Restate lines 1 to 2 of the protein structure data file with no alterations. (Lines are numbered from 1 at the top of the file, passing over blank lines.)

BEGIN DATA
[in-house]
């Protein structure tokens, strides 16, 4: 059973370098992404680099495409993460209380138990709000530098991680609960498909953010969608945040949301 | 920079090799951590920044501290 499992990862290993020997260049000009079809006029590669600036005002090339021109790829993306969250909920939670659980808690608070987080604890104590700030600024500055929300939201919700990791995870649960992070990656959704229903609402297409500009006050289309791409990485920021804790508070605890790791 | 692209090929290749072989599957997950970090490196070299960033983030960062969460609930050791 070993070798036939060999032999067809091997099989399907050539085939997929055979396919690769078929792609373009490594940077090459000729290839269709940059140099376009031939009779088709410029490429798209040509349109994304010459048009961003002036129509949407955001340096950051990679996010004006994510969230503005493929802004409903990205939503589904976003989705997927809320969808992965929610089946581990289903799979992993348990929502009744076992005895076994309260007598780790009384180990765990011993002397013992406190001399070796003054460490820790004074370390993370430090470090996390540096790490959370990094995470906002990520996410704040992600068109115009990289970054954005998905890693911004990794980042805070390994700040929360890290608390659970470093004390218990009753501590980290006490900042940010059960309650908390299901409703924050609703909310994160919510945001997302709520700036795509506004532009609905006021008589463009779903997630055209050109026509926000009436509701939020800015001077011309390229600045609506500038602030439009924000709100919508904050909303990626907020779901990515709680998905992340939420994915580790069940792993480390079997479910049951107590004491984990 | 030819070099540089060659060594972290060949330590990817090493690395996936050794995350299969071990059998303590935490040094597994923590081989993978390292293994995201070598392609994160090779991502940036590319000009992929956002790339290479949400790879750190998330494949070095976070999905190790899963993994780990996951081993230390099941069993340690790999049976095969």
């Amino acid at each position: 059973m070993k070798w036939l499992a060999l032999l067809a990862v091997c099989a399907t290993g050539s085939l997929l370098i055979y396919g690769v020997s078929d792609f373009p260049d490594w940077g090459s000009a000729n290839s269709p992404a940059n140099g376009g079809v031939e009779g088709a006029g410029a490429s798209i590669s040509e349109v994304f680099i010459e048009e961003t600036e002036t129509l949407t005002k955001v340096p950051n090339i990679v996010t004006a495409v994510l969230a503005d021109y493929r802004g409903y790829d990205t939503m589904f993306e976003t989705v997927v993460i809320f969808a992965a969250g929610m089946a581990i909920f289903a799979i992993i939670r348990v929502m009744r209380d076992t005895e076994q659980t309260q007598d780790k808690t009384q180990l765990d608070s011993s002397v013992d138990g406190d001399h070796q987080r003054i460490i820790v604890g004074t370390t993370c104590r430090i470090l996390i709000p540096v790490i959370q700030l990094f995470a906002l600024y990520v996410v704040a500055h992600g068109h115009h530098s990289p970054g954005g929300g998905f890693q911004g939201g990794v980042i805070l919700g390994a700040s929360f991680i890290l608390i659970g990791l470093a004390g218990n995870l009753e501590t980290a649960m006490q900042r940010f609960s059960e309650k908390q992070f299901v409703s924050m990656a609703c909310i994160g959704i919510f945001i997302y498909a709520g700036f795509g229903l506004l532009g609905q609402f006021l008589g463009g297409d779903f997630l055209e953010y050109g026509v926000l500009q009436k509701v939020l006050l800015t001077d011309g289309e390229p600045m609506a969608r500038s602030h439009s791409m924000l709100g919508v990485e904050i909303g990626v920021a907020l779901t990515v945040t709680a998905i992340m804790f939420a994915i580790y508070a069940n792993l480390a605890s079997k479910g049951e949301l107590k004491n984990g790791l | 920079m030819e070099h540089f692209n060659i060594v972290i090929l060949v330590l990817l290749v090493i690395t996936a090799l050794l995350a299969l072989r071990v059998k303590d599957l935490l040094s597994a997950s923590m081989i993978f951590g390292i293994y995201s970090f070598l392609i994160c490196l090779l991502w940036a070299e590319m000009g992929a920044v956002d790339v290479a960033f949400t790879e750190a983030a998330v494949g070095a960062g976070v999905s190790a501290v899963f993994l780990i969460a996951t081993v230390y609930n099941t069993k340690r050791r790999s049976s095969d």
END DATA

[in-house]
């Protein structure tokens, strides 16, 4: 059973370098992404680099495409993460209380138990709000530098991680609960498909953010969608945040949301 | 920079090799951590920044501290 499992990862290993020997260049000009079809006029590669600036005002090339021109790829993306969250909920939670659980808690608070987080604890104590700030600024500055929300939201919700990791995870649960992070990656959704229903609402297409500009006050289309791409990485920021804790508070605890790791 | 692209090929290749072989599957997950970090490196070299960033983030960062969460609930050791 070993070798036939060999032999067809091997099989399907050539085939997929055979396919690769078929792609373009490594940077090459000729290839269709940059140099376009031939009779088709410029490429798209040509349109994304010459048009961003002036129509949407955001340096950051990679996010004006994510969230503005493929802004409903990205939503589904976003989705997927809320969808992965929610089946581990289903799979992993348990929502009744076992005895076994309260007598780790009384180990765990011993002397013992406190001399070796003054460490820790004074370390993370430090470090996390540096790490959370990094995470906002990520996410704040992600068109115009990289970054954005998905890693911004990794980042805070390994700040929360890290608390659970470093004390218990009753501590980290006490900042940010059960309650908390299901409703924050609703909310994160919510945001997302709520700036795509506004532009609905006021008589463009779903997630055209050109026509926000009436509701939020800015001077011309390229600045609506500038602030439009924000709100919508904050909303990626907020779901990515709680998905992340939420994915580790069940792993480390079997479910049951107590004491984990 | 030819070099540089060659060594972290060949330590990817090493690395996936050794995350299969071990059998303590935490040094597994923590081989993978390292293994995201070598392609994160090779991502940036590319000009992929956002790339290479949400790879750190998330494949070095976070999905190790899963993994780990996951081993230390099941069993340690790999049976095969």